This visit was also particularly exciting for me because all three panelists were women, which was encouraging to see. In fact, over the course of the week, the number of women we met in important and influential positions was fairly inspiring. The week in D.C. certainly influenced my thinking about what kind of work I want to do in the future — even the visits that weren’t directly related to my research interests were fascinating, and an extremely useful exposure to the kind of careers that a CDDRL alumnus might pursue.

~ Sorcha Whitley

Women-led panel at Brookings
Women-led panel at Brookings

Honors College gave me the opportunity to travel to Washington, D.C. (and the East Coast, for that matter) for the first time. I was excited to learn about how people and organizations in government and other practitioners put into practice all that we have learned about democracy, development, and the rule of law. Some visits have left me with new insight and questions that would be helpful in my thesis research.

At first glance, the United States Department of Agriculture (USDA) would have appeared to be less relevant to the study of democracy, development, and the rule of law, but we were quite instantly impressed with the conversation that ensued. We were hosted by Riya Mehta, a CDDRL honors alumna who has been working as the chief of staff at the USDA’s Farm Service Agency (FSA) for just less than a year. Just like at Brookings, the session was mainly conducted by two women — Riya and a career civil servant that had been with the USDA for decades. Not only was that inspiring, but seeing the rapport and understanding between them was heartwarming and showed great promise for the mission of the FSA.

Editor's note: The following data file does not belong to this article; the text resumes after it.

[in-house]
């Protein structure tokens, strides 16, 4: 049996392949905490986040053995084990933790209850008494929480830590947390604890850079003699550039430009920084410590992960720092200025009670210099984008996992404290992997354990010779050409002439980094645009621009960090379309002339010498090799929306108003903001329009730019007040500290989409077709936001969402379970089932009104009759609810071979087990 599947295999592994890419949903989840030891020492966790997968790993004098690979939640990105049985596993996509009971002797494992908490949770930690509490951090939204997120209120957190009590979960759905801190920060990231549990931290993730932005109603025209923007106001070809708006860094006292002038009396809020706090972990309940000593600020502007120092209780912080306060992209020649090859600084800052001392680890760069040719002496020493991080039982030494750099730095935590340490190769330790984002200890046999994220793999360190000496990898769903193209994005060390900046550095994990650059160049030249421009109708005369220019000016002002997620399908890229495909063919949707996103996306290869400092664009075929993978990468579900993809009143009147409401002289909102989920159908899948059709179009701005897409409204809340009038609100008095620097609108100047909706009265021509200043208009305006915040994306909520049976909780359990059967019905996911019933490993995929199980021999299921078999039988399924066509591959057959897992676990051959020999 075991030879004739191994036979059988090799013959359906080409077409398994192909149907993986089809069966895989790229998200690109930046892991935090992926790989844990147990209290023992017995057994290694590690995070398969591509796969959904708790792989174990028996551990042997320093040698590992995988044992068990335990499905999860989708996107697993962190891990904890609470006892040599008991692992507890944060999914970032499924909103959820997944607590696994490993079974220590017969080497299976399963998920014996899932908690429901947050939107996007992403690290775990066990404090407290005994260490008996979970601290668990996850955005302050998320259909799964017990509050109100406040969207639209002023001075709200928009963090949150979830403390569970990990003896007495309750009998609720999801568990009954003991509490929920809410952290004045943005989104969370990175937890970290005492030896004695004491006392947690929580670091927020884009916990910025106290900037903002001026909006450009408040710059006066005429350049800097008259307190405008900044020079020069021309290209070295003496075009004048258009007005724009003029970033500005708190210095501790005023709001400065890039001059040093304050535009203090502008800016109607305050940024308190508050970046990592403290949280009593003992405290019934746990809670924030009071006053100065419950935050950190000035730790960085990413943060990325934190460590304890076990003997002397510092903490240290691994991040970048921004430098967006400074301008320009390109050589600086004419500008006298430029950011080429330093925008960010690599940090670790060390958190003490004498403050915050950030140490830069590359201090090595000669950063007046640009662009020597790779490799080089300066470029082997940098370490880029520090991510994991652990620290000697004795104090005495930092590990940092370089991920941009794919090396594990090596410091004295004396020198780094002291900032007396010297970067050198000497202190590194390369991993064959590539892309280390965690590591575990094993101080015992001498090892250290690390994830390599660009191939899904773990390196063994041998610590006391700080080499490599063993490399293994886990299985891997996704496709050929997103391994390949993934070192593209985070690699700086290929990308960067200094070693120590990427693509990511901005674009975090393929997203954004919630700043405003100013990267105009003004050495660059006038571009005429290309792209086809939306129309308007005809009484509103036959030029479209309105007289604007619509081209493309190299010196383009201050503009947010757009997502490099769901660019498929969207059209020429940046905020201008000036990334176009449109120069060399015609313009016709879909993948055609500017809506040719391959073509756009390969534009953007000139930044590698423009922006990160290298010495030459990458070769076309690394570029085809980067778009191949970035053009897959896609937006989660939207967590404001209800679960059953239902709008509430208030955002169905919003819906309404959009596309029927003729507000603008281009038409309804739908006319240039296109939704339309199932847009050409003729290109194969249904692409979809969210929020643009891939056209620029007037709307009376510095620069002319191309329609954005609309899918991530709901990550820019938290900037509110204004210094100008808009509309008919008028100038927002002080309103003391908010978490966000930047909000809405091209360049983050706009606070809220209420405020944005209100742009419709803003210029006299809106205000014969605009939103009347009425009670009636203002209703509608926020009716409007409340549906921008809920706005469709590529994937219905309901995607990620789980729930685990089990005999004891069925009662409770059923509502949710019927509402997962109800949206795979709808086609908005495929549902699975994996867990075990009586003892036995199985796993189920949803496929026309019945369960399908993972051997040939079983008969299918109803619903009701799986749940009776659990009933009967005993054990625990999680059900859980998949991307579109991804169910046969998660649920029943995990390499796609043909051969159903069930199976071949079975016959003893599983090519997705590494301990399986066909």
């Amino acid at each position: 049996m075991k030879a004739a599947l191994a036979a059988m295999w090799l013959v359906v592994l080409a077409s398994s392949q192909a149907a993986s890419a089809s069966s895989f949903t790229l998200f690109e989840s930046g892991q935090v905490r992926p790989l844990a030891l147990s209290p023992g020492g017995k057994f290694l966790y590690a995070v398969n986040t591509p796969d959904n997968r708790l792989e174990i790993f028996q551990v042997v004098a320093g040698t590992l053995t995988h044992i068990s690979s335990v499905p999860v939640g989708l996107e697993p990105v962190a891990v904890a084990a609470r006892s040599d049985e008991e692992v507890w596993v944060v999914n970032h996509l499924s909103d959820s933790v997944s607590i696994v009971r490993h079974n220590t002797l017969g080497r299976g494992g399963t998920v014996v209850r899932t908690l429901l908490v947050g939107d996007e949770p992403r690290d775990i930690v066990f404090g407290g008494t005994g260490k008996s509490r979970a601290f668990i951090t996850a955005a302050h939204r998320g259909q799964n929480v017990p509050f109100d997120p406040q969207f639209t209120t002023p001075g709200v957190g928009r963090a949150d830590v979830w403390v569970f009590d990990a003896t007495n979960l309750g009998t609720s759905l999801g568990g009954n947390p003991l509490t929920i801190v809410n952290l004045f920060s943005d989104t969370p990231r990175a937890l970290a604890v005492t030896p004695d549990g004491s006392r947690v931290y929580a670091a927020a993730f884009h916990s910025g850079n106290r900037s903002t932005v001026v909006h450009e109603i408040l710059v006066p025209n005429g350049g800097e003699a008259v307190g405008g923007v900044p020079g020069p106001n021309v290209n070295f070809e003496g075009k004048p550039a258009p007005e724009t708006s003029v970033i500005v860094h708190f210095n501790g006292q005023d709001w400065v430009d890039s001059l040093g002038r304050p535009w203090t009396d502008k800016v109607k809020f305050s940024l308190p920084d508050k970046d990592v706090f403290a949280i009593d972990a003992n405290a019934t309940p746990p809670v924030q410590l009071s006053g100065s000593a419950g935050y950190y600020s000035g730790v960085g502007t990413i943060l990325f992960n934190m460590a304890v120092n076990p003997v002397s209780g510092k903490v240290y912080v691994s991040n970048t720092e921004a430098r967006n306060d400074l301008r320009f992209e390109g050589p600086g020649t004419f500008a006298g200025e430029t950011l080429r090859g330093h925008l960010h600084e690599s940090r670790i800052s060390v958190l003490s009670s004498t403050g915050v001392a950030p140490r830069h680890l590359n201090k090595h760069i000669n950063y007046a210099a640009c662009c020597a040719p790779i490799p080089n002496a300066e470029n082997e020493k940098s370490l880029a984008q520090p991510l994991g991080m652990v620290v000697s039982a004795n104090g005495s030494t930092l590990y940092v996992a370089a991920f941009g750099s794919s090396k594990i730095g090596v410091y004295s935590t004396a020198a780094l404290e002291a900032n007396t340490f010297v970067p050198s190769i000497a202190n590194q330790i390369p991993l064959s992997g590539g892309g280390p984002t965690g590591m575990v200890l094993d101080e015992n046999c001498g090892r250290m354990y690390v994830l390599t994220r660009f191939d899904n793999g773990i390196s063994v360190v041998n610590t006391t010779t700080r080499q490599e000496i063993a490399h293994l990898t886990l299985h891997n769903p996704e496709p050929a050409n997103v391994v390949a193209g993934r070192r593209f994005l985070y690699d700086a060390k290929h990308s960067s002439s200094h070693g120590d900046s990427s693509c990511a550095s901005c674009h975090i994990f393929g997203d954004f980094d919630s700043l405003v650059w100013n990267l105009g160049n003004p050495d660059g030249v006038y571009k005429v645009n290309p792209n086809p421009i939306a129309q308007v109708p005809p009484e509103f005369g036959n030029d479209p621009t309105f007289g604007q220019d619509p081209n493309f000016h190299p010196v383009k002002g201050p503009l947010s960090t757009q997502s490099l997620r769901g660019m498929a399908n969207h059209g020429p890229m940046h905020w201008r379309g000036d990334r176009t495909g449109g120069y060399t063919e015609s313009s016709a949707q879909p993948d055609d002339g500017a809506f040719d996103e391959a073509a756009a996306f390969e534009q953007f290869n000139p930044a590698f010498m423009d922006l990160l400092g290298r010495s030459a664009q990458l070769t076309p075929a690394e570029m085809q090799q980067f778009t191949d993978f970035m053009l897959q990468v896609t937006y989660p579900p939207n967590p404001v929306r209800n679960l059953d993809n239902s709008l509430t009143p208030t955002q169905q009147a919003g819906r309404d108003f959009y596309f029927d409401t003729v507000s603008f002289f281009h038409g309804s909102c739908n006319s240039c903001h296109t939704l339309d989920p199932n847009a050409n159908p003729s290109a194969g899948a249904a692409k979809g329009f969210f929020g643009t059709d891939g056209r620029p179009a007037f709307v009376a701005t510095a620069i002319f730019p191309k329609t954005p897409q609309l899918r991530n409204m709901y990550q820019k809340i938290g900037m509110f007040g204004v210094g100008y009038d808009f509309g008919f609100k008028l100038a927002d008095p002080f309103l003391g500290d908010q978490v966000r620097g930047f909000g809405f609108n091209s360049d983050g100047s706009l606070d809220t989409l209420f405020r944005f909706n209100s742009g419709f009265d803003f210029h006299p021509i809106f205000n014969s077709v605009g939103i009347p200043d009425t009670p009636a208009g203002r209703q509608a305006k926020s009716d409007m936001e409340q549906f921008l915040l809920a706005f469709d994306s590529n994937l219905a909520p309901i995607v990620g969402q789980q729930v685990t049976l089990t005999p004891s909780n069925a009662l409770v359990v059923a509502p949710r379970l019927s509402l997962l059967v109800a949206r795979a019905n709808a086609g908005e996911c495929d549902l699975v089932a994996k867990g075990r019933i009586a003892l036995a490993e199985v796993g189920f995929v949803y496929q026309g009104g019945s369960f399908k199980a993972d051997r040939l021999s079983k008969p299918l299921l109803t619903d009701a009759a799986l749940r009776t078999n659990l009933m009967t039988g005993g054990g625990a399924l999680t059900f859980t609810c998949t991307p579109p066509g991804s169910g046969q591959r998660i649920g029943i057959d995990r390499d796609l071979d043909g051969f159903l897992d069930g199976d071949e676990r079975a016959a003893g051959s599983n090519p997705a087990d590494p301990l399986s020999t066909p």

We learned about how the USDA delicately balances its role in development with its agenda in maintaining equity and focusing on sustainability, especially reckoning with its history of discrimination. The FSA operates in nearly every county in the United States, and such reach has enabled it to support local farmers and rural communities efficiently. The FSA also works with other agencies in the USDA such as the Foreign Agricultural Service to work toward more comprehensive development goals, a goal that requires increased international cooperation amidst a global food and supply chain crisis. Just like our research, this trip had us seek inspiration in unlikely places, and come out with more questions to ponder!

~ Gan Chern Xun